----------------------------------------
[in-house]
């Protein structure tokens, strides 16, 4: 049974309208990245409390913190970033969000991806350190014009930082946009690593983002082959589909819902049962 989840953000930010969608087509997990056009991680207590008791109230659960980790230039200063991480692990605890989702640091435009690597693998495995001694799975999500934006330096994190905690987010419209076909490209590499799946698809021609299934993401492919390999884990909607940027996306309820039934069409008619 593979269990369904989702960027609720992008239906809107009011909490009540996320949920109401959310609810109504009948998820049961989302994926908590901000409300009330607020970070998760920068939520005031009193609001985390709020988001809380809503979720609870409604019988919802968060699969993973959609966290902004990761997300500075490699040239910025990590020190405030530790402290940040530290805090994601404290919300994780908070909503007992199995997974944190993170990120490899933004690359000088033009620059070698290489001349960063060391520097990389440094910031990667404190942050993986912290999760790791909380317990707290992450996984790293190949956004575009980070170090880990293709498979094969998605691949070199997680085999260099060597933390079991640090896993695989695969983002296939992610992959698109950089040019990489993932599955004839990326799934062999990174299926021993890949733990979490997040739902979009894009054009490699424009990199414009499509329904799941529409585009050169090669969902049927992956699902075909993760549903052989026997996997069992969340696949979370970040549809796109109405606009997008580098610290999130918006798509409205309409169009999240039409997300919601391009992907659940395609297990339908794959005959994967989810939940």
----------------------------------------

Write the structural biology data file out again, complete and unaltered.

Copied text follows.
[in-house]
């Protein structure tokens, strides 16, 4: 049974309208990245409390913190970033969000991806350190014009930082946009690593983002082959589909819902049962 989840953000930010969608087509997990056009991680207590008791109230659960980790230039200063991480692990605890989702640091435009690597693998495995001694799975999500934006330096994190905690987010419209076909490209590499799946698809021609299934993401492919390999884990909607940027996306309820039934069409008619 593979269990369904989702960027609720992008239906809107009011909490009540996320949920109401959310609810109504009948998820049961989302994926908590901000409300009330607020970070998760920068939520005031009193609001985390709020988001809380809503979720609870409604019988919802968060699969993973959609966290902004990761997300500075490699040239910025990590020190405030530790402290940040530290805090994601404290919300994780908070909503007992199995997974944190993170990120490899933004690359000088033009620059070698290489001349960063060391520097990389440094910031990667404190942050993986912290999760790791909380317990707290992450996984790293190949956004575009980070170090880990293709498979094969998605691949070199997680085999260099060597933390079991640090896993695989695969983002296939992610992959698109950089040019990489993932599955004839990326799934062999990174299926021993890949733990979490997040739902979009894009054009490699424009990199414009499509329904799941529409585009050169090669969902049927992956699902075909993760549903052989026997996997069992969340696949979370970040549809796109109405606009997008580098610290999130918006798509409205309409169009999240039409997300919601391009992907659940395609297990339908794959005959994967989810939940």